Federal government sources told the Seattle Times that Ahmed Ressam, who was convicted of trying to smuggle explosives into the United States in 1999, has critical first-hand knowledge of Zubaydah's alleged role as a manager of the al Qaida terrorist training camps in Afghanistan.
In an article published Tuesday, the Times said Ressam appears to be the only al Qaida insider available to the United States who can back up its assertions that Zubaydah is a high-ranking member of Osama bin Laden's terror network.
"This makes Ressam's testimony that much more important," a federal source told the newspaper, speaking on condition of anonymity. "Zubaydah is a big catch, and it is likely Ressam will play a critical role in any prosecution."
White House spokesman Ari Fleischer confirmed Tuesday that U.S. authorities had Zubaydah in custody. United Press International first reported his capture March 29.
"Pakistani officials led a series of raids into suspect extremist hideouts in the early morning hours of March 28th. This individual was captured in one of the raids in the town of Faisalabad, along with dozens of Arab and Pakistani militants," Fleischer said. "U.S. officers supported this operation, but the raids were both led and carried out by Pakistani authorities.
"The individual we believe to be Abu Zubaydah was found at one of the locations originally targeted in the Pakistani raids. He was shot several times as he attempted to escape the raided compound. He is currently receiving medical attention. For security reasons, we are not going to discuss his location. He will be interrogated about his knowledge of ongoing plans to conduct terrorist activities," Fleischer said.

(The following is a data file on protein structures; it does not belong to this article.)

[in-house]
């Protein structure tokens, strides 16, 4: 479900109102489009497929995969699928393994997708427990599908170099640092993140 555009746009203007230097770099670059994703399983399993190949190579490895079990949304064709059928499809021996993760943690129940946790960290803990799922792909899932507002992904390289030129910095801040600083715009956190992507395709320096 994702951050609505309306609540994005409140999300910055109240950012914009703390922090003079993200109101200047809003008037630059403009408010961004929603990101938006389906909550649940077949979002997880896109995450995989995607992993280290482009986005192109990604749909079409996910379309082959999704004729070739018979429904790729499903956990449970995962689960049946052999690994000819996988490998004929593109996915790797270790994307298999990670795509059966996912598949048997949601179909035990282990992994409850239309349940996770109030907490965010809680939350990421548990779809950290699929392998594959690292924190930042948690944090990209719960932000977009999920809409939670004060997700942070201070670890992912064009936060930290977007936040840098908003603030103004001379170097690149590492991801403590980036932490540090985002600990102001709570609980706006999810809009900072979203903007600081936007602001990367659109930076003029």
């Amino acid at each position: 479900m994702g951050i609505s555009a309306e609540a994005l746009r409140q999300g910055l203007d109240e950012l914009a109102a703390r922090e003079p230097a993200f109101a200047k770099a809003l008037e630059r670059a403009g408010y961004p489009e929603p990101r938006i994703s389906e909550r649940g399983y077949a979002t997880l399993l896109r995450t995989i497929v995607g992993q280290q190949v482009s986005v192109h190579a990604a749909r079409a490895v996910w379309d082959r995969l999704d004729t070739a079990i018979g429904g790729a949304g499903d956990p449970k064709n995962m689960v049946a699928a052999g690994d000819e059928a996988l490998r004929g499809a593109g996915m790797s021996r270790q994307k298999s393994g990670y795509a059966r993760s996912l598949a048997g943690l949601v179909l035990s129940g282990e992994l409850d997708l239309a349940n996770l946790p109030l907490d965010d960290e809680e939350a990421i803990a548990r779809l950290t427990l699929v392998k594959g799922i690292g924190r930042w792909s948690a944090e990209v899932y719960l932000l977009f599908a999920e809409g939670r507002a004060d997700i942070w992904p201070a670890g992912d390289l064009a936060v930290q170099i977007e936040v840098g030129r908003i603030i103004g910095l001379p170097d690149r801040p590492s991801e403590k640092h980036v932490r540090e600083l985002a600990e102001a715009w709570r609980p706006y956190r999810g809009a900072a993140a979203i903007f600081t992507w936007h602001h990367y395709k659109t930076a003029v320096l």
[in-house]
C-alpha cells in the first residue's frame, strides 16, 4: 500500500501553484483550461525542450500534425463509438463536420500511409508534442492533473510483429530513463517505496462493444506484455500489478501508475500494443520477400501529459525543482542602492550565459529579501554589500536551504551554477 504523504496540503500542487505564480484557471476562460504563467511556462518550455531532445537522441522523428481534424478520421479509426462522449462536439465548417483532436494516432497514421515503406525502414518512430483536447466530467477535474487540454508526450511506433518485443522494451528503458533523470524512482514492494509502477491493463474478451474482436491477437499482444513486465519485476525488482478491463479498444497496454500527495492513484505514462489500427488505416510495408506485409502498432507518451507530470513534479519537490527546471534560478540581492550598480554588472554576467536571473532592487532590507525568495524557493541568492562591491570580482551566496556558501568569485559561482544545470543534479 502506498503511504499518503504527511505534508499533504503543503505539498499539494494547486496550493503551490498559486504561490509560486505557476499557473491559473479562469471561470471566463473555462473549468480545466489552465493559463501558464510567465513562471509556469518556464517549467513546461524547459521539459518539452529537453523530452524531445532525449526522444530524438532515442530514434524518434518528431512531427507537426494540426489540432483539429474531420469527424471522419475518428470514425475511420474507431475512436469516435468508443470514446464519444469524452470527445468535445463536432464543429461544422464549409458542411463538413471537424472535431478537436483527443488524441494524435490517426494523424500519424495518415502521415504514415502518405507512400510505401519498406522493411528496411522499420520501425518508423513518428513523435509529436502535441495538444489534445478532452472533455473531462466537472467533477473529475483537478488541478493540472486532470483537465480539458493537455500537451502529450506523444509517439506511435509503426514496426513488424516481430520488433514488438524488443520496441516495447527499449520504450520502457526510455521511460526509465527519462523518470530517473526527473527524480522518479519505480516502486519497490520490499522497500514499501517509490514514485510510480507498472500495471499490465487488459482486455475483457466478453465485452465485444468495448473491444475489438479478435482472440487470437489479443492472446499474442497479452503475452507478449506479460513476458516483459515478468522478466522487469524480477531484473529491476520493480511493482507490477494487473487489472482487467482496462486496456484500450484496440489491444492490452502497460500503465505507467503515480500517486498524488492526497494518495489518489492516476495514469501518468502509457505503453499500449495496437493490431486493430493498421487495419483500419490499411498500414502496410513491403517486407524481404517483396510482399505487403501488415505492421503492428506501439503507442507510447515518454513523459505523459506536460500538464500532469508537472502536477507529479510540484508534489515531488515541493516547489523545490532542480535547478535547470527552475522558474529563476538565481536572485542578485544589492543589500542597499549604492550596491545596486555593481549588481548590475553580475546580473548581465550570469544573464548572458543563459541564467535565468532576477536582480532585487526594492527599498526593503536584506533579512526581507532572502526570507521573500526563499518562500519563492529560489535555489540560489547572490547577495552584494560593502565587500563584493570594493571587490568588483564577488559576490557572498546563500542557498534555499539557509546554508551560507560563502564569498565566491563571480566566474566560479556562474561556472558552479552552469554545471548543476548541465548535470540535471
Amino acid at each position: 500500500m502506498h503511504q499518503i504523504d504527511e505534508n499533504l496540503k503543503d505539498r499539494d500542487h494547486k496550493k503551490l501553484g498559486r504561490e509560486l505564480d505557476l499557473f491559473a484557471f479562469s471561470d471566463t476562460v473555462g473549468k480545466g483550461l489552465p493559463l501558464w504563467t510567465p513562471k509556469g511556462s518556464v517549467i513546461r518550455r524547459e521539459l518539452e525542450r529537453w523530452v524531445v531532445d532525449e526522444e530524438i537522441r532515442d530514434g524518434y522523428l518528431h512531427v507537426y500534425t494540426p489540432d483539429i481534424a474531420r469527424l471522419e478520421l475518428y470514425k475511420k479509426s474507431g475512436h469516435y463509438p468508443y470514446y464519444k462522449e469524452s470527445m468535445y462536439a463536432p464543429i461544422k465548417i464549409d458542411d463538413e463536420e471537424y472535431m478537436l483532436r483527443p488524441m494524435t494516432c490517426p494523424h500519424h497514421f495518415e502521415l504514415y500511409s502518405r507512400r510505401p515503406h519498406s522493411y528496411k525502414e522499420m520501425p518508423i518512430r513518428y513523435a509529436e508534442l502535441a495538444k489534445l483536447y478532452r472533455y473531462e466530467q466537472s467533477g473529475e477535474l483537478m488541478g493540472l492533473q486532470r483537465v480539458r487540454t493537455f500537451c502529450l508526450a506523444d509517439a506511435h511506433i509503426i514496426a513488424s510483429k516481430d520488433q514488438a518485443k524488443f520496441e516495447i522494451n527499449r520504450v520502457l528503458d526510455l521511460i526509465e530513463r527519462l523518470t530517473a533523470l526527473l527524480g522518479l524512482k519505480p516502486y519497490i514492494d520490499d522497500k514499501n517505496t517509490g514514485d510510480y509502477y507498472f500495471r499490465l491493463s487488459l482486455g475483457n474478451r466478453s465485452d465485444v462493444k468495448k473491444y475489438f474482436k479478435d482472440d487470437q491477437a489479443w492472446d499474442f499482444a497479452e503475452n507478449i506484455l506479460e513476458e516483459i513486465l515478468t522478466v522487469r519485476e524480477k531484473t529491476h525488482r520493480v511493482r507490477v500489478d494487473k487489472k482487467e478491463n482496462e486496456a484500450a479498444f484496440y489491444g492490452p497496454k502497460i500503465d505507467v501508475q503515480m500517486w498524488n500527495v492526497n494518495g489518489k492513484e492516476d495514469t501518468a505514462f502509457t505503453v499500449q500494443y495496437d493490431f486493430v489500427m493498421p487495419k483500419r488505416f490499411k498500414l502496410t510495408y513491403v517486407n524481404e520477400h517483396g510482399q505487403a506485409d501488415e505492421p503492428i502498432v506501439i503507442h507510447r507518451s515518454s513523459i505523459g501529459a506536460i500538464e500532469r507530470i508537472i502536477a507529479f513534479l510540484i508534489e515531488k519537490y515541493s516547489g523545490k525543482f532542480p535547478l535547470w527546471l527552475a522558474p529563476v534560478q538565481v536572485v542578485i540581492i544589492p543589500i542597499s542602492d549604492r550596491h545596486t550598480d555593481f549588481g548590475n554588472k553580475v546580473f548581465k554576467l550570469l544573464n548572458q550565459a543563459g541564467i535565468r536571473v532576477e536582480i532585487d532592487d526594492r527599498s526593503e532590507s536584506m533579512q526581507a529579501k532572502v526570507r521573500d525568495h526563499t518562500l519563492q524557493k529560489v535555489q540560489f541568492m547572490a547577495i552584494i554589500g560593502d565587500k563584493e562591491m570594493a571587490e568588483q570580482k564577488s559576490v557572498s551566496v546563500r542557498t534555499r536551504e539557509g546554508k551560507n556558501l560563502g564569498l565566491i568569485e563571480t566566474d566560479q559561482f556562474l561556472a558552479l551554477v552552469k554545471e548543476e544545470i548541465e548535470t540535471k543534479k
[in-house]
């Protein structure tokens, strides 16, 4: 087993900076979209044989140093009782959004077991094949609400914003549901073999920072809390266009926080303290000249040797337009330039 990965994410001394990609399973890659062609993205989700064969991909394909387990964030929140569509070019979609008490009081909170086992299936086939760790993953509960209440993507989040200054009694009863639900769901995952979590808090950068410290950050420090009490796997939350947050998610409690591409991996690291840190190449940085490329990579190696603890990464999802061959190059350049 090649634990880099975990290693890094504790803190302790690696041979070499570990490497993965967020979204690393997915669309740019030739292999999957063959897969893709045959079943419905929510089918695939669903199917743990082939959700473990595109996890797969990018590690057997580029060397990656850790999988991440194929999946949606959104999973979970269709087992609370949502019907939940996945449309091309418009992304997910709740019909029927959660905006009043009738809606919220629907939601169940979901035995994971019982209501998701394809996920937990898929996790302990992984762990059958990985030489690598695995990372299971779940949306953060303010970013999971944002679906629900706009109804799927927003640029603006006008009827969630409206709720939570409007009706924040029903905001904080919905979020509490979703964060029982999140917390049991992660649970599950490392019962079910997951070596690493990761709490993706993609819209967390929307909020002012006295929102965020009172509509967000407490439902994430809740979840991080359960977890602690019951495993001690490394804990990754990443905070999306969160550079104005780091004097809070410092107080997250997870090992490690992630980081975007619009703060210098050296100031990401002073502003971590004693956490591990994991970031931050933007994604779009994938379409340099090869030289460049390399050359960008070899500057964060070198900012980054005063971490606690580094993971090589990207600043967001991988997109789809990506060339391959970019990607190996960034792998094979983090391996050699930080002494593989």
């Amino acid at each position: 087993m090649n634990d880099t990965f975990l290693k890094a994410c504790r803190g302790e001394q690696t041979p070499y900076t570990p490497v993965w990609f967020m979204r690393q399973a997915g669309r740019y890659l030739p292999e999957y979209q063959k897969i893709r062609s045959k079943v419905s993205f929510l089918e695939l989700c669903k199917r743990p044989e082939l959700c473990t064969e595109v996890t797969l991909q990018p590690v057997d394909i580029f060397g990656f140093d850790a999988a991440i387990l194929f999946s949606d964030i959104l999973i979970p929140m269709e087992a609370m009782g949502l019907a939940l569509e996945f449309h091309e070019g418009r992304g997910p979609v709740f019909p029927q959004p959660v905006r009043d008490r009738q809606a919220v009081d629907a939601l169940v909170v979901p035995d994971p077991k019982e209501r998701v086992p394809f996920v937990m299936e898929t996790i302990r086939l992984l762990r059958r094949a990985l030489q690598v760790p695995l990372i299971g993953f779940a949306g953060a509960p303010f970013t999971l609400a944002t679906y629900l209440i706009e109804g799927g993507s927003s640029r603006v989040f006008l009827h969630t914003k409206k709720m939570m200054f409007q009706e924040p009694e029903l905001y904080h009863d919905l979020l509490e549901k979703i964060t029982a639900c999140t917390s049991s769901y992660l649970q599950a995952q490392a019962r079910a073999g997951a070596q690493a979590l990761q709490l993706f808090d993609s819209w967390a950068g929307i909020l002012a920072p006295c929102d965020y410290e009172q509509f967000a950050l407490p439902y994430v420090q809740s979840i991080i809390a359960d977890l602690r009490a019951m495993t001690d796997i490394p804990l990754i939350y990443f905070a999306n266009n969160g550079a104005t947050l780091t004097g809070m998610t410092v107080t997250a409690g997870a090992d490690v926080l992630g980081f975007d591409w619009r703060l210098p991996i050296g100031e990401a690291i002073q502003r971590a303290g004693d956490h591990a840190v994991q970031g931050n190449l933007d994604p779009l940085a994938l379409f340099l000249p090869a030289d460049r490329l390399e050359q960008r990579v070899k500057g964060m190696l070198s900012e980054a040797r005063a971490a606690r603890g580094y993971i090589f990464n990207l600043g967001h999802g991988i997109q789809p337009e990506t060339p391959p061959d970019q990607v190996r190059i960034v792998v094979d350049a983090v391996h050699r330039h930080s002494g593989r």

Ressam was convicted in Los Angeles last year of attempting to drive into Washington state from Canada with a cache of bomb-making materials stashed in a wheel well of his rental car. Federal officials believe Ressam was part of a Montreal-based cell of Algerian terrorists who were plotting to set off a bomb during the millennium New Year's festivities, probably at Los Angeles International Airport.
The Times said Ressam, who is being held in the Seattle area, has given investigators extensive information about Zubaydah and, under terms of a deal for leniency he has reached with the government, has agreed to testify in any future terrorism trials that may come up.
Ressam's scheduled sentencing on Friday was delayed for a year so he can fulfill his obligations. The Times said he was expected to be on the witness lists against accused Bin Laden aide Abu Doha, and Zacarias Moussaoui, the so-called "20th hijacker" from the Sept. 11 attacks on the Pentagon and World Trade Center.
Michael Sheehan, a former State Department director of counter-terrorism, told the Times recently that although some members of the intelligence community had seen Zubaydah as a mid-level operative, his reputation has grown in recent months.
"I see him as being more sinister," Sheehan said. "There is evidence that he is a planner and a manager as well. I think he's a major player."
In testimony during the New York trial of his co-conspirator, Mohktar Haouari, Ressam stated that in 1998, he had stayed for about a month at a safe house operated by Zubaydah in Pakistan before entering Afghanistan where he underwent terrorist training at an al Qaida camp.
Almost a year later, Zubaydah asked Ressam to send him four Canadian passports to be used by other terrorists in order "to carry out operations in the U.S."
Ressam testified, however, that he was not able to procure the passports.
Ressam also acknowledged that Zubaydah was not one to double-cross without taking the risk of being killed.
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